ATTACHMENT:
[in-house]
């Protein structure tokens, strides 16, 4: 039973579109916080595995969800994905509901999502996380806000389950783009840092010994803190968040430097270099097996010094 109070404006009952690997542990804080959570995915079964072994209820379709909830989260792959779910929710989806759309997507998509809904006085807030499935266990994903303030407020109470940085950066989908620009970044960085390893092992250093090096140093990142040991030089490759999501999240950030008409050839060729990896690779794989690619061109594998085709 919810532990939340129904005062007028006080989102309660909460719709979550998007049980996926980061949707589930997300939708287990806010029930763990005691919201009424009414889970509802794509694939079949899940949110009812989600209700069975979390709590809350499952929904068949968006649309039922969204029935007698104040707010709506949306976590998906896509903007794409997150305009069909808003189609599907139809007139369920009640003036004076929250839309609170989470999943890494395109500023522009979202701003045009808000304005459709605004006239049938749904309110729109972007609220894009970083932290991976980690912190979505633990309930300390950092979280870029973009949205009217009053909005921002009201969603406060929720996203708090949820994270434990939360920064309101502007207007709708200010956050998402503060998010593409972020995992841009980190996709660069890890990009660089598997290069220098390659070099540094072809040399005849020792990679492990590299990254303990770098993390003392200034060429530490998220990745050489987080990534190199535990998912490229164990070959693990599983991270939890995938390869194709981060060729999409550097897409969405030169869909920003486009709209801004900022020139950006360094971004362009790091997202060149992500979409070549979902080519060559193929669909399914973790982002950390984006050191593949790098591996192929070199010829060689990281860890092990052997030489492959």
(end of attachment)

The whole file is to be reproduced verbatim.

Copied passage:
[in-house]
């Protein structure tokens, strides 16, 4: 039973579109916080595995969800994905509901999502996380806000389950783009840092010994803190968040430097270099097996010094 109070404006009952690997542990804080959570995915079964072994209820379709909830989260792959779910929710989806759309997507998509809904006085807030499935266990994903303030407020109470940085950066989908620009970044960085390893092992250093090096140093990142040991030089490759999501999240950030008409050839060729990896690779794989690619061109594998085709 919810532990939340129904005062007028006080989102309660909460719709979550998007049980996926980061949707589930997300939708287990806010029930763990005691919201009424009414889970509802794509694939079949899940949110009812989600209700069975979390709590809350499952929904068949968006649309039922969204029935007698104040707010709506949306976590998906896509903007794409997150305009069909808003189609599907139809007139369920009640003036004076929250839309609170989470999943890494395109500023522009979202701003045009808000304005459709605004006239049938749904309110729109972007609220894009970083932290991976980690912190979505633990309930300390950092979280870029973009949205009217009053909005921002009201969603406060929720996203708090949820994270434990939360920064309101502007207007709708200010956050998402503060998010593409972020995992841009980190996709660069890890990009660089598997290069220098390659070099540094072809040399005849020792990679492990590299990254303990770098993390003392200034060429530490998220990745050489987080990534190199535990998912490229164990070959693990599983991270939890995938390869194709981060060729999409550097897409969405030169869909920003486009709209801004900022020139950006360094971004362009790091997202060149992500979409070549979902080519060559193929669909399914973790982002950390984006050191593949790098591996192929070199010829060689990281860890092990052997030489492959």